Worried That a Galvanized Tank Might Kill Your Fish?

Posted by Jason Arnold on January 18, 2016

Why You Should Avoid Galvanized Steel Tanks in Aquaponic Systems

There are lots of reasons people use galvanized tanks in aquaponics systems. They are cheaper than stainless, they are durable, and they are readily available. Sounds great, right? 

Galvanized steel can cause problems in aquaponic systems, however; if you are thinking about using one for your aquaponic system, it could save you some trouble down the road to know what you are getting into. 

Galvanized = coated in zinc

Galvanizing is a process where the manufacturer dips the metal tank in a bath of molten zinc at a temperature of around 840 °F (449 °C). This is usually to prevent corrosion over time, and to provide a cheaper alternative to stainless steel.

What's wrong with a little Zinc?

Zinc is a common micronutrient for plants. This leads some people to think it is safe for aquaponics systems. While it is true that plants can tolerate pretty high zinc levels in solution, fish cannot.

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Water quality guidelines can be found online if you know where to look. We often recommend technical information from ATTRA or the Purdue Agricultural Extension. Purdue recommends levels of zinc be kept between .03 and .05 ppm. Most fish will become stressed at .1 to 1 ppm, and will start dying off at 4-8 ppm.

According to the American Galvanizers Association: "The biggest factors in the zinc corrosion rate in fresh water are dissolved gasses, hardness/mineral rate, flow rate, and other ions/chlorides, hardness of the water and the pH levels." These factors make it hard to predict exactly how much zinc will be released from your tank.

The aquaponic community has a number of discussions related to this topic. A big thanks to Jimmy Ward, of the Backyard Aquaponic community, who shared a detailed description of his struggle with galvanized steel tanks.

Can I just paint the tank with plastic polymer?

You may have seen examples of someone painting their galvanized tank with a heavy weight epoxy, or a fish safe polymer of some sort (eg. Pond Armor). This has proven successful in some situations, and can be considered if it is too late to choose a different tank.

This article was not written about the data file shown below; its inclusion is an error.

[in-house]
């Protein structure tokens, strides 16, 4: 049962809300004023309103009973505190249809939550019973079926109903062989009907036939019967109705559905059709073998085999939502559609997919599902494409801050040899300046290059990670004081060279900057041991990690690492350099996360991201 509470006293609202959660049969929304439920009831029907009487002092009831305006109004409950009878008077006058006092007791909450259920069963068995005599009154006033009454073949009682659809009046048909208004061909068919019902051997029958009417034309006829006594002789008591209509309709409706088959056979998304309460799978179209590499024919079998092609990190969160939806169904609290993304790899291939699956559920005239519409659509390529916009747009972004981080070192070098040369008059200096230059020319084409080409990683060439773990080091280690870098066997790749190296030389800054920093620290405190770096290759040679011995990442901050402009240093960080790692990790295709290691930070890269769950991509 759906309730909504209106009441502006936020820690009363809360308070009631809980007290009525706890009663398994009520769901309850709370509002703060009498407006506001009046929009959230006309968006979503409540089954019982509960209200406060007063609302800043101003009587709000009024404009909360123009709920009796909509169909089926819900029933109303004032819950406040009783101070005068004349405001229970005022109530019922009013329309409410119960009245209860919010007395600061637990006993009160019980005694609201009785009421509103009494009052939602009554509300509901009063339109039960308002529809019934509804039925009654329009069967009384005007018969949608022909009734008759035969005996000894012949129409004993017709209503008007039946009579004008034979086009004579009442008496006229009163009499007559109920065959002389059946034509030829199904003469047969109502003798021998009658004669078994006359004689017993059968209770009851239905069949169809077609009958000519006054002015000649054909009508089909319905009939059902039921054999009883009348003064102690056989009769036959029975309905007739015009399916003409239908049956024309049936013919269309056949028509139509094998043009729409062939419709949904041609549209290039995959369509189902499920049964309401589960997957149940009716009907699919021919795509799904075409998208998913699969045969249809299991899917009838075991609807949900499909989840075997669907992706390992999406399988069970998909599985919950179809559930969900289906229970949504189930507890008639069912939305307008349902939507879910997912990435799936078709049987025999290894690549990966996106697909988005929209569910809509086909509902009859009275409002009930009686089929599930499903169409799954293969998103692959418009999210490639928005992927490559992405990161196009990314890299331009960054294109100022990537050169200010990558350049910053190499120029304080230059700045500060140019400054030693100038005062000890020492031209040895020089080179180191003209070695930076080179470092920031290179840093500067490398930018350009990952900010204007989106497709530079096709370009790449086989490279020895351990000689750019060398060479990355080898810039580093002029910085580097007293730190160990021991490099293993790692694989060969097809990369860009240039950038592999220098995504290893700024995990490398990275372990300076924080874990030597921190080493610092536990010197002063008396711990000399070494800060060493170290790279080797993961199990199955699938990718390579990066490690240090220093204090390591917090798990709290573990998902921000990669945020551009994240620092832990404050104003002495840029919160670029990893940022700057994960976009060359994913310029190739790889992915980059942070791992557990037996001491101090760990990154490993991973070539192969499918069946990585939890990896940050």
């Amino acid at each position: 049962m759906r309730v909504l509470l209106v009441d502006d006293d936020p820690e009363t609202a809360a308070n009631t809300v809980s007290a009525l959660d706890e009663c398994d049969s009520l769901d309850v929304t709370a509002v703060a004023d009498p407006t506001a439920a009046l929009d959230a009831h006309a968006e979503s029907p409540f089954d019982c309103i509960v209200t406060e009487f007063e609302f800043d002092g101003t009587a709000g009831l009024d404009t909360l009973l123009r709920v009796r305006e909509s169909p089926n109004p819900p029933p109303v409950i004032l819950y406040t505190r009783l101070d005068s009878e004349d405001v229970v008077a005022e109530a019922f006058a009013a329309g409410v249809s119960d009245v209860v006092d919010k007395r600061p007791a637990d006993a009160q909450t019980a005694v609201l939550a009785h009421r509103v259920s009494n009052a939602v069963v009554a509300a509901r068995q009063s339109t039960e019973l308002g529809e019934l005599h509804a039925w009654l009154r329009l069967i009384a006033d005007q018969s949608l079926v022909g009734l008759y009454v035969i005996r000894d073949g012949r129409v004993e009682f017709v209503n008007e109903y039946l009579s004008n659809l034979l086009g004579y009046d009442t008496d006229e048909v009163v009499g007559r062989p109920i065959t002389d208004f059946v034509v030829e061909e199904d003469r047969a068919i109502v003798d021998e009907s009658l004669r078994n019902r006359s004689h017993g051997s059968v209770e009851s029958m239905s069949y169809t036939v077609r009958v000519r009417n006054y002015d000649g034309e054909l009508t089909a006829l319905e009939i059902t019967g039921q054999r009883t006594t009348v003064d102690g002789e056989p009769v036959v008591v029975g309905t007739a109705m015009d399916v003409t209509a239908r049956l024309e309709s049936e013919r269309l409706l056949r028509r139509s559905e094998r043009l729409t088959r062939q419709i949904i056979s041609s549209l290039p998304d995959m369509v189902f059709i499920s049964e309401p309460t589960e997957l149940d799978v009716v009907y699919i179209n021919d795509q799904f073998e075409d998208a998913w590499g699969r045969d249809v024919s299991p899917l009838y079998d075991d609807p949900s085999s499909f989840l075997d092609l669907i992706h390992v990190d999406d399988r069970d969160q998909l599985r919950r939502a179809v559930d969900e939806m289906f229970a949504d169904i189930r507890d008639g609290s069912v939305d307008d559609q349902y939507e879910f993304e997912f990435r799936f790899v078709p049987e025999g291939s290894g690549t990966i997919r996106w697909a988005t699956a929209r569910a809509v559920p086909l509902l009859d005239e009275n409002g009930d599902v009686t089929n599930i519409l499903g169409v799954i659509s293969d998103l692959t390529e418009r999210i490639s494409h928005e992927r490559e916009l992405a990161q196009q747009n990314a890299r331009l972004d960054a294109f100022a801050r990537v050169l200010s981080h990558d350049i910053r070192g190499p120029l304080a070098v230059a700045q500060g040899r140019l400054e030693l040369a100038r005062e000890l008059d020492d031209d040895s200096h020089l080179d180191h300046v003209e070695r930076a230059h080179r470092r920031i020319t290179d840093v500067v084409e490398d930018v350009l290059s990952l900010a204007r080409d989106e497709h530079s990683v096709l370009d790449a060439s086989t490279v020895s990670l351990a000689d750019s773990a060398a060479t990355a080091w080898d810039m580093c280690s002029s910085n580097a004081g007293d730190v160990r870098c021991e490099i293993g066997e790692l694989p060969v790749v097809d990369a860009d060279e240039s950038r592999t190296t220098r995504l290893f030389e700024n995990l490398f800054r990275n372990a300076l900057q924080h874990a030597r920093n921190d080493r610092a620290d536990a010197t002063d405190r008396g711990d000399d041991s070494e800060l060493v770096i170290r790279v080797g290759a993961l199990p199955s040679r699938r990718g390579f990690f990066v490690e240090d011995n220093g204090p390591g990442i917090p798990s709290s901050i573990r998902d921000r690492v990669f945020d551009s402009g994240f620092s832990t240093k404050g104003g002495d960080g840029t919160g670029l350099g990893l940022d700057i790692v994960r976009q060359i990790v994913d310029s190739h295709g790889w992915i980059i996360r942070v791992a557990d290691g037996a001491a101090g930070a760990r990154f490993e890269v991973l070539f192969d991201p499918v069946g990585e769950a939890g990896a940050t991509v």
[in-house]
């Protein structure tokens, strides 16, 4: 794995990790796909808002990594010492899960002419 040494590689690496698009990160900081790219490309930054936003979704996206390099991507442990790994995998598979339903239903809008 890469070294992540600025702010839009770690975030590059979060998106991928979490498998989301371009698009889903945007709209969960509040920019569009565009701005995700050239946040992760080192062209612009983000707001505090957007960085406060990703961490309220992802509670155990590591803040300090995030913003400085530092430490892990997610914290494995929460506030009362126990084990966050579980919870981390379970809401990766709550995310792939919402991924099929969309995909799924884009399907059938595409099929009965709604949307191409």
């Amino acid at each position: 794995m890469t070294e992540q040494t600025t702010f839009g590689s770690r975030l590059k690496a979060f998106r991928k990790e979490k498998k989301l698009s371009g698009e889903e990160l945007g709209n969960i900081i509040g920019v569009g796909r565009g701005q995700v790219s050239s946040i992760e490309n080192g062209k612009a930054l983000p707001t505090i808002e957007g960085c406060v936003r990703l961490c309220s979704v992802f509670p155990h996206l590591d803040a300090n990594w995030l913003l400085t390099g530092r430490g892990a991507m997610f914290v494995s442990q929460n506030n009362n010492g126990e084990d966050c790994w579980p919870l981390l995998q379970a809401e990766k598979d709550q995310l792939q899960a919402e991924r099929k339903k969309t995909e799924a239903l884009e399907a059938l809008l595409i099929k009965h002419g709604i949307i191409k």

The danger in this option is that new tanks may have an oily layer left over from the manufacturing process, which makes it difficult for the paint to adhere to the surface of the galvanized. Over time, your system may flake or otherwise allow more zinc into the water. If you have an old tank laying around, you may be able to avoid this problem, although using old tanks can lead to other types of problems.

We have seen enough mishaps in the aquaponic system startup phase to recommend avoiding this solution. Instead, we recommend finding an alternative to galvanized steel tanks.

What are my options?

Here are some options:

  1. Use a tank liner
  2. Build your own tank
  3. Roto molded
  4. IBC tanks

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1) Use a tank liner

If you already have a galvanized tank, and you won’t be investing in a new tank, you might choose to line the tank with something. Heavy duty pond liner can be used, although it is a little pricy. Also, to get a good fit you will need to cut and join the seams using a sealant (WARNING! Intense elevator music in this tutorial).

2) Build your own

Screen_Shot_2016-01-18_at_12.54.42_PM.pngIf you are handy, you can build your own tank out of plywood using sealants and/or a pond liner. You can get creative with materials and with designs. John Kohler, of Growing Your Greens, gives us a walkthrough on a sweet DIY fish tank on his Youtube channel. This tank was built using just 2x4 lumber and a special seamless coating. Tune in at minute 15:30 to get right to the DIY goodness.

There may be a size limit to how big you can build using your own materials. You may choose a long, trough like design to help keep things manageable. The difficulty is to build a large enough tank while eliminating leaks and weak points.

3) Roto Molded Fabrication

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Most regions will have at least one or two roto molding (rotational molding) companies nearby. Common products will include septic or holding tanks. Many companies offer specific products for agriculture, although as long as the materials are neutral they will be fine for fish cultivation. Here is a 2,150 gallon tank for around $1,400. Shipping on this unit was calculated around $400, although many tanks require a custom shipping quote.

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Caution! Shipping for large tanks can be expensive. Make sure you have a shipping quote locked in before you buy.

4) IBC Tanks

IBC tanks can be a solution for smaller or medium systems. We talk with dozens of growers who have found second hand IBC tanks for under $100. In Denver, you can find hundreds of used tanks available on Craigslist (check out these examples here). Many sellers will be selling both food grade and non food grade IBC tanks. Make sure you ask what was in them. Some sellers pre-rinse their tanks, which can save you some labor.

If you can't find a used one, you can buy new from uLine. Prices run around $499 for the 275 gallon tank, or $529 for the 330 gallon tank.

Conclusion

Using galvanized steel tanks can be a major reason that beginning aquaponic growers lose so many fish when they’re starting their systems. This can lead to confusion over the cause of the die-off, as many a seasoned aquaponic grower knows. If it is not too late, we recommend avoiding galvanized steel tanks altogether.

We hope that this article helps you to avoid mistakes in your aquaponics system.

Interested in avoiding other aquaponics mistakes? Read The Top 10 Mistakes Made By Aquaponic Growers!

Topics: Aquaponics

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